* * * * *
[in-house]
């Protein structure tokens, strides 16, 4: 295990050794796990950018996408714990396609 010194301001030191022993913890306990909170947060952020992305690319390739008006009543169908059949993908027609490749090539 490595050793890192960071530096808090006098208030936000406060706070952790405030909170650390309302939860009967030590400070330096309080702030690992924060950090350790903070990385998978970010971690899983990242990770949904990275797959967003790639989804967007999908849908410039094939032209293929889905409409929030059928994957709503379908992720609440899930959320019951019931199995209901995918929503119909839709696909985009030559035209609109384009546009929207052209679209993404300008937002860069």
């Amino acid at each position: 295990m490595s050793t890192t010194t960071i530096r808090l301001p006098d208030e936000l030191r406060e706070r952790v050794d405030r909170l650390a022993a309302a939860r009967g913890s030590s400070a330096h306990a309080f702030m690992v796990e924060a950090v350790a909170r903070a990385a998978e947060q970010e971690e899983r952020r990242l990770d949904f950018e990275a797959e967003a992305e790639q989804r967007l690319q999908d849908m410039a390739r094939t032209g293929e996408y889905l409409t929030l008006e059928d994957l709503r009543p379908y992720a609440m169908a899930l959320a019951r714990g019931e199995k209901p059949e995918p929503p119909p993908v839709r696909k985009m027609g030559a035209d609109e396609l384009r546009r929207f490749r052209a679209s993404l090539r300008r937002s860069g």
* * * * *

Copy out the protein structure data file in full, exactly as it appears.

[in-house]
């Protein structure tokens, strides 16, 4: 295990050794796990950018996408714990396609 010194301001030191022993913890306990909170947060952020992305690319390739008006009543169908059949993908027609490749090539 490595050793890192960071530096808090006098208030936000406060706070952790405030909170650390309302939860009967030590400070330096309080702030690992924060950090350790903070990385998978970010971690899983990242990770949904990275797959967003790639989804967007999908849908410039094939032209293929889905409409929030059928994957709503379908992720609440899930959320019951019931199995209901995918929503119909839709696909985009030559035209609109384009546009929207052209679209993404300008937002860069």
């Amino acid at each position: 295990m490595s050793t890192t010194t960071i530096r808090l301001p006098d208030e936000l030191r406060e706070r952790v050794d405030r909170l650390a022993a309302a939860r009967g913890s030590s400070a330096h306990a309080f702030m690992v796990e924060a950090v350790a909170r903070a990385a998978e947060q970010e971690e899983r952020r990242l990770d949904f950018e990275a797959e967003a992305e790639q989804r967007l690319q999908d849908m410039a390739r094939t032209g293929e996408y889905l409409t929030l008006e059928d994957l709503r009543p379908y992720a609440m169908a899930l959320a019951r714990g019931e199995k209901p059949e995918p929503p119909p993908v839709r696909k985009m027609g030559a035209d609109e396609l384009r546009r929207f490749r052209a679209s993404l090539r300008r937002s860069g």